Ann Getty at home in her Turkish-inspired living room. Photo by Lisa Romerein.
SAN FRANCISCO - Forty-some years ago, Ann Gilbert Getty moved into a stately house in San Francisco’s Pacific Heights. A statuesque redhead from the Sacramento Valley, she had recently married Gordon Getty, son of oil tycoon and collector J. Paul Getty.
As the decades progressed, the house evolved and grew in sophistication. So, too, has Mrs Getty, of course.
Still, for all of her accomplishments, Getty was reticent a couple years ago when writer Diane Dorran Saeks approached her with the idea of doing a book on her work and life.
“I didn’t feel right promoting myself,” Getty recalls on a recent morning in her living room.
Fortunately, Getty changed her mind, and the result is Ann Getty Interior Style, just published by Rizzoli. With magnificent photos of the Getty residence as well as other houses Ann has designed, the book vividly illustrates a level of connoisseurship rarely seen today.
Among the numerous museum-quality antiques here in the living room are pieces made for England’s greatest residences, such as Badminton House, Houghton Hall and Spencer House, by such masters as Thomas Chippendale, Giles Grendy and James Linnell. The show-stoppers in the room, however, are probably the very rare pair of coffres de mariage, which are signed by André Charles Boulle. “Only a very few pieces were actually made by Boulle,” Getty notes. “I wasn’t sure they were by him when we bought them, but now we know. I think the Rothschilds want them back.”
The music room in her son Peter’s residence.
Initially, Getty hired the indomitable Sister Parish to decorate the Georgian-style house, which was designed by Willis Polk in 1913 and stands on one of the city’s loftiest streets. Parish brought in her signature English-country-style chintzes, along with lots of yellow paint, and helped Getty create what many people thought was the loveliest house in town.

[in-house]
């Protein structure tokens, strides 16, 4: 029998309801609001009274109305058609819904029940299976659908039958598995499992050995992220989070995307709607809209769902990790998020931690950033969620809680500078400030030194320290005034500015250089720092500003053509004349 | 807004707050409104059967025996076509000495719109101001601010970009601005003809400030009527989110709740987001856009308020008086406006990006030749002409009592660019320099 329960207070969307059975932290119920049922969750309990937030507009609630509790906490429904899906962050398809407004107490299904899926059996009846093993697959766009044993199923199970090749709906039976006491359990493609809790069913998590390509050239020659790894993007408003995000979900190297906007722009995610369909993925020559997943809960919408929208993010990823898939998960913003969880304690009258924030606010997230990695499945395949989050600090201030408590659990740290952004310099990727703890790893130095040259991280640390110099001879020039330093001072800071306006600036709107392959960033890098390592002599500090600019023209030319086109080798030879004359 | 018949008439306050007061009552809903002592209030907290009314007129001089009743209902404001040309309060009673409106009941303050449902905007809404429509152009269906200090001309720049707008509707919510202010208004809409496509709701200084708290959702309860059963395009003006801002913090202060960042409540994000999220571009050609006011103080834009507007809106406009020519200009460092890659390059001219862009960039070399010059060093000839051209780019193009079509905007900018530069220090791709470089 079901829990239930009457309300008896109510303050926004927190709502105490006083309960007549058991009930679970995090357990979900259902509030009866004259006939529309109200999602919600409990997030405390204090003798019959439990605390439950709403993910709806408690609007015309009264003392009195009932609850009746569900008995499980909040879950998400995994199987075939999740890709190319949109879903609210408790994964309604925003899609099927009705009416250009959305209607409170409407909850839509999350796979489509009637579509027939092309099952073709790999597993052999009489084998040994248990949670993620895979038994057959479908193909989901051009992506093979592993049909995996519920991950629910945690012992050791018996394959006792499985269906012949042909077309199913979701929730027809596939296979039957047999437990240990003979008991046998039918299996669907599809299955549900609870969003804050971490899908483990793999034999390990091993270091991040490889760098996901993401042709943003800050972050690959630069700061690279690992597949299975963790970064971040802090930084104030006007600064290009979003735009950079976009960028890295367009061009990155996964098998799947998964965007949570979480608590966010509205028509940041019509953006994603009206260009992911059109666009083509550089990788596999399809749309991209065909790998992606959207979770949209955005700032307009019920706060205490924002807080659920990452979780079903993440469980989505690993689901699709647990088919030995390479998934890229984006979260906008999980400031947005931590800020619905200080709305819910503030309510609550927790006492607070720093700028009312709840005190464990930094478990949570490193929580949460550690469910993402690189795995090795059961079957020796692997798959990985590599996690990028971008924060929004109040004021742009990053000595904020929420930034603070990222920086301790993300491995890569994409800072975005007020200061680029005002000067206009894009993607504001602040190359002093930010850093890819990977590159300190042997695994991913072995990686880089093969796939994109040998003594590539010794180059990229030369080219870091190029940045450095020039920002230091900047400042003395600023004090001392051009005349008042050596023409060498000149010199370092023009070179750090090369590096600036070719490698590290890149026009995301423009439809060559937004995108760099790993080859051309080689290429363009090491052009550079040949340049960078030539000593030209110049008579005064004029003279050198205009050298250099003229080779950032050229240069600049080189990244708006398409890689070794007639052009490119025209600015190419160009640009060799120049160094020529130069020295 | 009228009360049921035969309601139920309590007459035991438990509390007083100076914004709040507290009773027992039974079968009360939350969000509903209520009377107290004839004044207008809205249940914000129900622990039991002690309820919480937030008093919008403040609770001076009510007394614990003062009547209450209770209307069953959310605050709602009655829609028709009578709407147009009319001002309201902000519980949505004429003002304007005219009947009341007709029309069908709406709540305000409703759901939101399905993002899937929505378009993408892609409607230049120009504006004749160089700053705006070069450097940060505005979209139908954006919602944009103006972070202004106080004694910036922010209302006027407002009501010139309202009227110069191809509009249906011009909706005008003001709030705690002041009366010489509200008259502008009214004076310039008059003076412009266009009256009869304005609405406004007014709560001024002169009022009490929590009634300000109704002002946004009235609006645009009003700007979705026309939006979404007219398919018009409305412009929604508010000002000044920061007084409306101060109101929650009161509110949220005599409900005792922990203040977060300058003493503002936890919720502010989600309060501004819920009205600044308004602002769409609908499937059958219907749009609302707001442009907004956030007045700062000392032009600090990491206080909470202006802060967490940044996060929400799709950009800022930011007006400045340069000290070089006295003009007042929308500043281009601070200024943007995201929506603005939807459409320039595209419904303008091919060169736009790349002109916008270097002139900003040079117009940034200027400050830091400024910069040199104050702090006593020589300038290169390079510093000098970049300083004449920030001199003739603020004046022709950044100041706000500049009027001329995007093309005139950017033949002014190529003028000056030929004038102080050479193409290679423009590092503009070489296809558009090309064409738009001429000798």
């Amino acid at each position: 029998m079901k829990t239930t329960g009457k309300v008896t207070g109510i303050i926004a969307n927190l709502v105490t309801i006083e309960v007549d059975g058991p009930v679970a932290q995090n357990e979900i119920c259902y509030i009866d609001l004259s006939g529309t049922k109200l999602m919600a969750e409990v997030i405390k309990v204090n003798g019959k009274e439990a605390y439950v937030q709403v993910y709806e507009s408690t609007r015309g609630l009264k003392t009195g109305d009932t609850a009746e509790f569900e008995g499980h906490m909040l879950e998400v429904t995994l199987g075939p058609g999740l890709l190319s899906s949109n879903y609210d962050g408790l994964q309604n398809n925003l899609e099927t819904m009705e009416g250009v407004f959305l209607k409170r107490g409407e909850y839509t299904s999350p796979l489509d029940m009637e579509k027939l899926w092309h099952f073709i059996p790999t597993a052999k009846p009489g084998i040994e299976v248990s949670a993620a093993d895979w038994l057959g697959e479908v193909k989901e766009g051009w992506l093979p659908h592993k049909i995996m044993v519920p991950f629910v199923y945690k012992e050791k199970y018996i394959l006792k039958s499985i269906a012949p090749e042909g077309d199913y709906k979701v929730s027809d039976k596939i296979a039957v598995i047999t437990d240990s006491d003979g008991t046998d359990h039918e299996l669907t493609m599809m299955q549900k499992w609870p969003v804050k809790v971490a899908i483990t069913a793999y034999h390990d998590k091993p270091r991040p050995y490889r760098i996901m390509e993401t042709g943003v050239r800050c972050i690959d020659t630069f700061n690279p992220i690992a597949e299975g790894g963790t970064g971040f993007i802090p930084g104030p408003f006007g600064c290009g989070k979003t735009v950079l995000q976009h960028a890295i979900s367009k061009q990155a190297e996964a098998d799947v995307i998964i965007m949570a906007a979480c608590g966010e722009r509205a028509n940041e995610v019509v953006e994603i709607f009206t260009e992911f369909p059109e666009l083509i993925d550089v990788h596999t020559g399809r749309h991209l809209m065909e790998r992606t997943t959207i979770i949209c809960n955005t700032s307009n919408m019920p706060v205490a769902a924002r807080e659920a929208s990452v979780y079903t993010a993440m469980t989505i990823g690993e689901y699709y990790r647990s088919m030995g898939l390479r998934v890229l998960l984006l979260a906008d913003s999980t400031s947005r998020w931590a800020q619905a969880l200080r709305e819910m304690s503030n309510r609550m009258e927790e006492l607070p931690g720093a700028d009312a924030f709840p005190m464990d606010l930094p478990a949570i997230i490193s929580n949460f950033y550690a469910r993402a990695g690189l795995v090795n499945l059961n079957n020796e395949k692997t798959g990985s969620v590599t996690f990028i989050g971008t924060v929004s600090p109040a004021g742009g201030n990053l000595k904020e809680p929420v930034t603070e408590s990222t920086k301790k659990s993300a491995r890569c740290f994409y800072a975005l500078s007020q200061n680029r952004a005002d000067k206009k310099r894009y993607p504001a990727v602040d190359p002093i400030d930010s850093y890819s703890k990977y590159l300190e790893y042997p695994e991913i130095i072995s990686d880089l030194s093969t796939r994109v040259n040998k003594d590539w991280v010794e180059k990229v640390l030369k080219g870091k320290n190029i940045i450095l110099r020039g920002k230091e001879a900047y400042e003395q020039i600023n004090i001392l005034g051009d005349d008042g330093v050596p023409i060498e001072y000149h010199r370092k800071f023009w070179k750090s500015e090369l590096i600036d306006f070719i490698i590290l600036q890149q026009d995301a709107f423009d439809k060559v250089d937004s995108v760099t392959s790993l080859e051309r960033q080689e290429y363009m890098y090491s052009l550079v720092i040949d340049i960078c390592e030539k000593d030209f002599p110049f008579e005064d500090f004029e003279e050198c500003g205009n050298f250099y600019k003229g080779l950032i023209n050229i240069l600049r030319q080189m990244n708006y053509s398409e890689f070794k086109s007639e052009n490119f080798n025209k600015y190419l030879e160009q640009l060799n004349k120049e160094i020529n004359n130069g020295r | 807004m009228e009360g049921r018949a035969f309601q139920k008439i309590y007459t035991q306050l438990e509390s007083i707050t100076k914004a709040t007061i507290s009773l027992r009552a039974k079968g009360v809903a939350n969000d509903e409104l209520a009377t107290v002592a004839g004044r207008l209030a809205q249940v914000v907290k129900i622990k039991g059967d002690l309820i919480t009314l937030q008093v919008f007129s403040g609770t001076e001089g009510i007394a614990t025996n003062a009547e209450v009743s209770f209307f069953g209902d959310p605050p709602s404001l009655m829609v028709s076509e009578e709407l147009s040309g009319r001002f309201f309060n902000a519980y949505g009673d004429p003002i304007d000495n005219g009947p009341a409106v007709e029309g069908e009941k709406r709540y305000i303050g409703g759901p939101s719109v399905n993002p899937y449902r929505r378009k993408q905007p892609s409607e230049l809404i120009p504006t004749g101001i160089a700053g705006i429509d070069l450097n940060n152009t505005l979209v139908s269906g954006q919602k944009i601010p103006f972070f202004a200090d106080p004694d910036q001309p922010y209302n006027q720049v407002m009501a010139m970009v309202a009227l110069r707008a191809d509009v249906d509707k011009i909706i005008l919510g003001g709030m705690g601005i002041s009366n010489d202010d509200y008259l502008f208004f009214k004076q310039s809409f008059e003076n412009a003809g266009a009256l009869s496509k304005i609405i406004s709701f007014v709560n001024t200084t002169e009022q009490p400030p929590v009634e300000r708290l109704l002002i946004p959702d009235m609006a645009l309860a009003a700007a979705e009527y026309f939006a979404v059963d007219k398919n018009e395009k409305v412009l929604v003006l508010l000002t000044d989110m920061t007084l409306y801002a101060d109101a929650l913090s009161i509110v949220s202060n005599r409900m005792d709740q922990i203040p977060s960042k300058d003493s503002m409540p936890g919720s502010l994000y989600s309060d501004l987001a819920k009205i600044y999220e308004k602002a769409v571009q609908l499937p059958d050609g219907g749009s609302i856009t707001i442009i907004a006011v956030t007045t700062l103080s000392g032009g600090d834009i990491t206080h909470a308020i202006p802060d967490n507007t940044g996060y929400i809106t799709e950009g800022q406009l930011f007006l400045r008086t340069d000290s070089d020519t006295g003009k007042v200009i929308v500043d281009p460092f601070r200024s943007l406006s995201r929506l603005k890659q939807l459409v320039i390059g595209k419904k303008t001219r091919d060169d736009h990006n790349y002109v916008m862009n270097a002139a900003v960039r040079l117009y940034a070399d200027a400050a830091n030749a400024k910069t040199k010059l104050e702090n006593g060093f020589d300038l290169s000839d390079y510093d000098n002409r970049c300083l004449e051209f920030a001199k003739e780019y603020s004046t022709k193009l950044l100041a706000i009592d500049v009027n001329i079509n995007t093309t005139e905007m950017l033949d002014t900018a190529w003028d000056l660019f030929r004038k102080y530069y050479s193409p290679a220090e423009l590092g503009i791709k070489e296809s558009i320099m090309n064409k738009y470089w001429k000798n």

Like other clients, Getty experienced some shock and awe when she first met Parish. “She scared me. I couldn’t make my mind up about anything. Finally, she told me I had to make decisions, and I did. Then I loved working with her and she was a great influence, as was Albert Hadley.”
In addition to raising the four boys she had with her husband, Getty pursued many far-flung interests. In the 80s, she made a major mark on the publishing world, when she bought the Grove Press, and went into partnership with London-based George Weidenfeld. In the 90s, she became a student of paleoanthropology, and spent extensive time working on excavations in Ethiopia, where she lived literally in the trenches.
The living room in the historic Temple of Wings in Berkeley, California, home to her son, John, is adorned with reflective Favrile glass objects, pewter picture frames and Daum glass vases.
After her children grew up, she began to seriously pursue her passions for collecting and design, which led her to redecorate the house herself. She had plenty of rooms to work on. Unlike many couples who downsize when the children leave the nest, the Gettys you might say “up-sized.” They bought the mansion next door and annexed it, and later bought an adjacent third house. “We joked that now that the children are gone, we needed a bigger house,” says Getty. “We’re building all the way to Oakland at this rate,” a friend of the couple recalls Gordon saying.
With chinoiserie as her theme, Getty transformed the newly enlarged house into a spectacular Aladdin’s Cave of treasures, exotic and layered. “I like things on things,” says Getty.